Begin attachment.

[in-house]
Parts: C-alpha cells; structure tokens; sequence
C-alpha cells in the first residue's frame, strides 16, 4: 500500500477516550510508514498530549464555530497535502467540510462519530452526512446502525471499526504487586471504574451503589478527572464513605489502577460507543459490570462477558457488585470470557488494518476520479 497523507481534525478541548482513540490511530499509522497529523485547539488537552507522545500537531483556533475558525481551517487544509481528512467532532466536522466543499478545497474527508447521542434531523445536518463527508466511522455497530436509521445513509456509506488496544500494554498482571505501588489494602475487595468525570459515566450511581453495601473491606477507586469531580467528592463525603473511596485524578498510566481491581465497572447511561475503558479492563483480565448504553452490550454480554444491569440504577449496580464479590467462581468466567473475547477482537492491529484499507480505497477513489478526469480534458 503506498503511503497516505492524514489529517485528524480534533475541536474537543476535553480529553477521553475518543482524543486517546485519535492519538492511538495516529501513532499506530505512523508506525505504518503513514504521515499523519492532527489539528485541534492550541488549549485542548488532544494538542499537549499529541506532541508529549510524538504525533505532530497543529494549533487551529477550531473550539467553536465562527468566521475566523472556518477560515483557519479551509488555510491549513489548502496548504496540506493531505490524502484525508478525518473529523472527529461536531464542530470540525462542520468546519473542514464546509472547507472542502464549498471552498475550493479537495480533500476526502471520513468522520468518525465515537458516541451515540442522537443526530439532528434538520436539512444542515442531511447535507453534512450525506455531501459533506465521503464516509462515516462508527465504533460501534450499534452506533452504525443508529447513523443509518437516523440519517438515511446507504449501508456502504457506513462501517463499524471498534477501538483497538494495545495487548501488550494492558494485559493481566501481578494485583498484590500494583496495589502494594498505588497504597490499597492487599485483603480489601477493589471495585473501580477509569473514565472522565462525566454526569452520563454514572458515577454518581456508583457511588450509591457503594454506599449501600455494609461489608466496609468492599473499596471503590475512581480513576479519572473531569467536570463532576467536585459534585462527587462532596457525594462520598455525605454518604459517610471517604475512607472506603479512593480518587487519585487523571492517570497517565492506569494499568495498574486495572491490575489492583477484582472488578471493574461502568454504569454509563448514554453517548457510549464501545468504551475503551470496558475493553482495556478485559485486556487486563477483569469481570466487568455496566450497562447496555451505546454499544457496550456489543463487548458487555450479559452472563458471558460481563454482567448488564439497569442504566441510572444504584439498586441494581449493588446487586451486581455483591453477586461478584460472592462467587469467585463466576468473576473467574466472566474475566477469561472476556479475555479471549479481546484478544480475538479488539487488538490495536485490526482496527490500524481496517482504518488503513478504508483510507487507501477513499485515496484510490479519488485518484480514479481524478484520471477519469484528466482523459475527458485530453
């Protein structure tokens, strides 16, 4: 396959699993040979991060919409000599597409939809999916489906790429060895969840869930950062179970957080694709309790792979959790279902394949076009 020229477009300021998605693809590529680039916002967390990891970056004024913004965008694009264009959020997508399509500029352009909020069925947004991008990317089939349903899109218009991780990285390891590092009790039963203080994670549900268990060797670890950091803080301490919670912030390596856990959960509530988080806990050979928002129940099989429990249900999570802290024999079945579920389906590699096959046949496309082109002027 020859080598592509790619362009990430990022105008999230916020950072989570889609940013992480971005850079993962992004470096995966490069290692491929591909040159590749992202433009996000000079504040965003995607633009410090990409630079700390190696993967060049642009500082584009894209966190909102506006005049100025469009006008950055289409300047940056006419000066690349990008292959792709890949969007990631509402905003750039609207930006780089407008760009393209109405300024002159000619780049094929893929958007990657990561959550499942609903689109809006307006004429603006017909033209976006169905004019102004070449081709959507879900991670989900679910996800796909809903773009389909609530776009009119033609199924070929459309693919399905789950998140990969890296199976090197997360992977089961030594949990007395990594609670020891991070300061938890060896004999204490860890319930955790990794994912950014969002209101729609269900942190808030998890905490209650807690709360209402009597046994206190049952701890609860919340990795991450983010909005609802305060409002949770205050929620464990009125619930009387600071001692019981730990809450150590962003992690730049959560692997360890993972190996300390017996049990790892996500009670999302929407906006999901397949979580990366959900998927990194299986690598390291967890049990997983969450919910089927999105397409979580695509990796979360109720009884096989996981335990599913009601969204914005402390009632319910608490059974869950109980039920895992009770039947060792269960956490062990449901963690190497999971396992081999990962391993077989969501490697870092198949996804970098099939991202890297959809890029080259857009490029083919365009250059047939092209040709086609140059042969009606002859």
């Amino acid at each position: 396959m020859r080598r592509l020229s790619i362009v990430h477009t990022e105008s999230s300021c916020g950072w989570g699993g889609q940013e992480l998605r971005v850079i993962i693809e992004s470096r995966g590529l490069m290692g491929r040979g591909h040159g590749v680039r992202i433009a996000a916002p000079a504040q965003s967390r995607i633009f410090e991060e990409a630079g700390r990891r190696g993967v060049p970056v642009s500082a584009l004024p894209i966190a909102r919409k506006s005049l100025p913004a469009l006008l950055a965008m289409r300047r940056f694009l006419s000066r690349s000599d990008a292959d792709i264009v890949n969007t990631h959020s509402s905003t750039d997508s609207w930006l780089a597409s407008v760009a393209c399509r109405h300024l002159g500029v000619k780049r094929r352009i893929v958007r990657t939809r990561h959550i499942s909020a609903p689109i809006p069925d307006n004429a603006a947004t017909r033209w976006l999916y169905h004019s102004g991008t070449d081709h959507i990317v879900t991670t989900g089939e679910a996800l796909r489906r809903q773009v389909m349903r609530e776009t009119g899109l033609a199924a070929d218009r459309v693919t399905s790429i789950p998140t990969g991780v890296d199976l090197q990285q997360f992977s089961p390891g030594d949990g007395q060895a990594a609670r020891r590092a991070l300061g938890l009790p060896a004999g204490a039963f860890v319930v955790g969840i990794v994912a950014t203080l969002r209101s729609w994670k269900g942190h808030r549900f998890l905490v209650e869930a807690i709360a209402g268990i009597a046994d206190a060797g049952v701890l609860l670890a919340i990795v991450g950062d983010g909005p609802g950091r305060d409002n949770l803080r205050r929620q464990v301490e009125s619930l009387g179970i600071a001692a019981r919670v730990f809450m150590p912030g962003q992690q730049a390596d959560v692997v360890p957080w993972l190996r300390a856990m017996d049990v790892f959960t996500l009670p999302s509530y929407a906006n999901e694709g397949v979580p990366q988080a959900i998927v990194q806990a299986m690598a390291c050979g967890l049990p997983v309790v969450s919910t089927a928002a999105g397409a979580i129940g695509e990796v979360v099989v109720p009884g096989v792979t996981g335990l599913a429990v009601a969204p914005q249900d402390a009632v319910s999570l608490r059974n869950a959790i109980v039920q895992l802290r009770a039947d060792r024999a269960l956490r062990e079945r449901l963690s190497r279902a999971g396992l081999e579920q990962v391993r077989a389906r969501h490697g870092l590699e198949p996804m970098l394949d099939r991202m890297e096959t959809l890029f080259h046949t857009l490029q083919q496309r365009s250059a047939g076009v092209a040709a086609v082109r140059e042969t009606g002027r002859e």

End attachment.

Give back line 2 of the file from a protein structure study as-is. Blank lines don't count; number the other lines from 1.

Parts: C-alpha cells; structure tokens; sequence